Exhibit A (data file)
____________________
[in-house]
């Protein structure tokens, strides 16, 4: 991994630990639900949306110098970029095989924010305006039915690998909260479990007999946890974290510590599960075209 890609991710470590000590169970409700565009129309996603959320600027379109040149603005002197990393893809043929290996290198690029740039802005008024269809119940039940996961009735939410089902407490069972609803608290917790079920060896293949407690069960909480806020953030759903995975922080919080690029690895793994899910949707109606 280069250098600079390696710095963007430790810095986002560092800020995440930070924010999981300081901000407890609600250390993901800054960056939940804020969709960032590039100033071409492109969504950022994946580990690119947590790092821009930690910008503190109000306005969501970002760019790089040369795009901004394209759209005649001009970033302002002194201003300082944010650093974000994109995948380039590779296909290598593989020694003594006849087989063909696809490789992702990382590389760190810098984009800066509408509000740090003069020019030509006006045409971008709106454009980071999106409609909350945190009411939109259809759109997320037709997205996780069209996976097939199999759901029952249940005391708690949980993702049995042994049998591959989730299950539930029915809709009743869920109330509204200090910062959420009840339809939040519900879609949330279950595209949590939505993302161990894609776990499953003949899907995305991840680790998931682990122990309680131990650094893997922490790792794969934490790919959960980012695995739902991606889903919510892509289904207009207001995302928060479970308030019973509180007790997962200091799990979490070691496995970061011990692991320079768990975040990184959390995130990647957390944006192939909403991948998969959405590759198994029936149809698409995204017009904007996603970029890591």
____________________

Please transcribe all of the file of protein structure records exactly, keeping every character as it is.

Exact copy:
[in-house]
């Protein structure tokens, strides 16, 4: 991994630990639900949306110098970029095989924010305006039915690998909260479990007999946890974290510590599960075209 890609991710470590000590169970409700565009129309996603959320600027379109040149603005002197990393893809043929290996290198690029740039802005008024269809119940039940996961009735939410089902407490069972609803608290917790079920060896293949407690069960909480806020953030759903995975922080919080690029690895793994899910949707109606 280069250098600079390696710095963007430790810095986002560092800020995440930070924010999981300081901000407890609600250390993901800054960056939940804020969709960032590039100033071409492109969504950022994946580990690119947590790092821009930690910008503190109000306005969501970002760019790089040369795009901004394209759209005649001009970033302002002194201003300082944010650093974000994109995948380039590779296909290598593989020694003594006849087989063909696809490789992702990382590389760190810098984009800066509408509000740090003069020019030509006006045409971008709106454009980071999106409609909350945190009411939109259809759109997320037709997205996780069209996976097939199999759901029952249940005391708690949980993702049995042994049998591959989730299950539930029915809709009743869920109330509204200090910062959420009840339809939040519900879609949330279950595209949590939505993302161990894609776990499953003949899907995305991840680790998931682990122990309680131990650094893997922490790792794969934490790919959960980012695995739902991606889903919510892509289904207009207001995302928060479970308030019973509180007790997962200091799990979490070691496995970061011990692991320079768990975040990184959390995130990647957390944006192939909403991948998969959405590759198994029936149809698409995204017009904007996603970029890591």